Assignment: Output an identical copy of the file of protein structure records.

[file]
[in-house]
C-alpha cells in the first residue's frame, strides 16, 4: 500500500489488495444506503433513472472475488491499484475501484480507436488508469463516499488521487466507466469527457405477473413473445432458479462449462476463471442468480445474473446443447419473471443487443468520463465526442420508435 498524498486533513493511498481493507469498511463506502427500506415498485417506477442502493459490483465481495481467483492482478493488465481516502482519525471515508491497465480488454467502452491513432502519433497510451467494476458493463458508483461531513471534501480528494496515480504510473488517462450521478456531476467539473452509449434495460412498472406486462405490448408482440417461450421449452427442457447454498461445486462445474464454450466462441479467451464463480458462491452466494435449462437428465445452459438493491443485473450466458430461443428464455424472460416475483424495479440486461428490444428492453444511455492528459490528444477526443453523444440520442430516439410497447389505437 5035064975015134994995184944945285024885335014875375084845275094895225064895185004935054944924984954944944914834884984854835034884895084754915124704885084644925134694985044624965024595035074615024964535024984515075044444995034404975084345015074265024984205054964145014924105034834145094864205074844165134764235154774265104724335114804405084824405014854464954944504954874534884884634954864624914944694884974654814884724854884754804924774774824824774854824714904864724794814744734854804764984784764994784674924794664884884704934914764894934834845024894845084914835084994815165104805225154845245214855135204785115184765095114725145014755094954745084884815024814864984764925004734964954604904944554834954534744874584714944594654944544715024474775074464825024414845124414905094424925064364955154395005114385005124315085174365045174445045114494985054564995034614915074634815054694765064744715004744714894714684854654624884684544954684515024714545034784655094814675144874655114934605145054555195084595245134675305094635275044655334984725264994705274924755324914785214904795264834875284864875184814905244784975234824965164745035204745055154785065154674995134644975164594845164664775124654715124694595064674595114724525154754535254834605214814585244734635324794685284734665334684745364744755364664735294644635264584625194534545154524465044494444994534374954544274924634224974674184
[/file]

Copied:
[in-house]
C-alpha cells in the first residue's frame, strides 16, 4: 500500500489488495444506503433513472472475488491499484475501484480507436488508469463516499488521487466507466469527457405477473413473445432458479462449462476463471442468480445474473446443447419473471443487443468520463465526442420508435 498524498486533513493511498481493507469498511463506502427500506415498485417506477442502493459490483465481495481467483492482478493488465481516502482519525471515508491497465480488454467502452491513432502519433497510451467494476458493463458508483461531513471534501480528494496515480504510473488517462450521478456531476467539473452509449434495460412498472406486462405490448408482440417461450421449452427442457447454498461445486462445474464454450466462441479467451464463480458462491452466494435449462437428465445452459438493491443485473450466458430461443428464455424472460416475483424495479440486461428490444428492453444511455492528459490528444477526443453523444440520442430516439410497447389505437 5035064975015134994995184944945285024885335014875375084845275094895225064895185004935054944924984954944944914834884984854835034884895084754915124704885084644925134694985044624965024595035074615024964535024984515075044444995034404975084345015074265024984205054964145014924105034834145094864205074844165134764235154774265104724335114804405084824405014854464954944504954874534884884634954864624914944694884974654814884724854884754804924774774824824774854824714904864724794814744734854804764984784764994784674924794664884884704934914764894934834845024894845084914835084994815165104805225154845245214855135204785115184765095114725145014755094954745084884815024814864984764925004734964954604904944554834954534744874584714944594654944544715024474775074464825024414845124414905094424925064364955154395005114385005124315085174365045174445045114494985054564995034614915074634815054694765064744715004744714894714684854654624884684544954684515024714545034784655094814675144874655114934605145054555195084595245134675305094635275044655334984725264994705274924755324914785214904795264834875284864875184814905244784975234824965164745035204745055154785065154674995134644975164594845164664775124654715124694595064674595114724525154754535254834605214814585244734635324794685284734665334684745364744755364664735294644635264584625194534545154524465044494444994534374954544274924634224974674184